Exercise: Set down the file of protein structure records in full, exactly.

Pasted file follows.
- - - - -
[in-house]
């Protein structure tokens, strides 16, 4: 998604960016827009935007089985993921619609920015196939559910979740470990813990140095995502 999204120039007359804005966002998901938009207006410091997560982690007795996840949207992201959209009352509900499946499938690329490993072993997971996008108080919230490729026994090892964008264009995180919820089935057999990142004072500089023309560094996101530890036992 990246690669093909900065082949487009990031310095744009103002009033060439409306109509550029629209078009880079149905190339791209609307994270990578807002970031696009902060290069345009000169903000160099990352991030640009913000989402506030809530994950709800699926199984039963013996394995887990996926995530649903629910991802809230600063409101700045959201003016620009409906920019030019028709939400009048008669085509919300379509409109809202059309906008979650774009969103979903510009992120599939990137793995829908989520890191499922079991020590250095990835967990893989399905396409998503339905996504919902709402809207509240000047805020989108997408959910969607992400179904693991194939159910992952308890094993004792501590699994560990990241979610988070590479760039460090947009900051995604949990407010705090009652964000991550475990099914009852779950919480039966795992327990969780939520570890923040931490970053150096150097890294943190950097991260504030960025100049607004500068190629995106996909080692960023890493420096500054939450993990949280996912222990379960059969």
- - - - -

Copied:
[in-house]
């Protein structure tokens, strides 16, 4: 998604960016827009935007089985993921619609920015196939559910979740470990813990140095995502 999204120039007359804005966002998901938009207006410091997560982690007795996840949207992201959209009352509900499946499938690329490993072993997971996008108080919230490729026994090892964008264009995180919820089935057999990142004072500089023309560094996101530890036992 990246690669093909900065082949487009990031310095744009103002009033060439409306109509550029629209078009880079149905190339791209609307994270990578807002970031696009902060290069345009000169903000160099990352991030640009913000989402506030809530994950709800699926199984039963013996394995887990996926995530649903629910991802809230600063409101700045959201003016620009409906920019030019028709939400009048008669085509919300379509409109809202059309906008979650774009969103979903510009992120599939990137793995829908989520890191499922079991020590250095990835967990893989399905396409998503339905996504919902709402809207509240000047805020989108997408959910969607992400179904693991194939159910992952308890094993004792501590699994560990990241979610988070590479760039460090947009900051995604949990407010705090009652964000991550475990099914009852779950919480039966795992327990969780939520570890923040931490970053150096150097890294943190950097991260504030960025100049607004500068190629995106996909080692960023890493420096500054939450993990949280996912222990379960059969």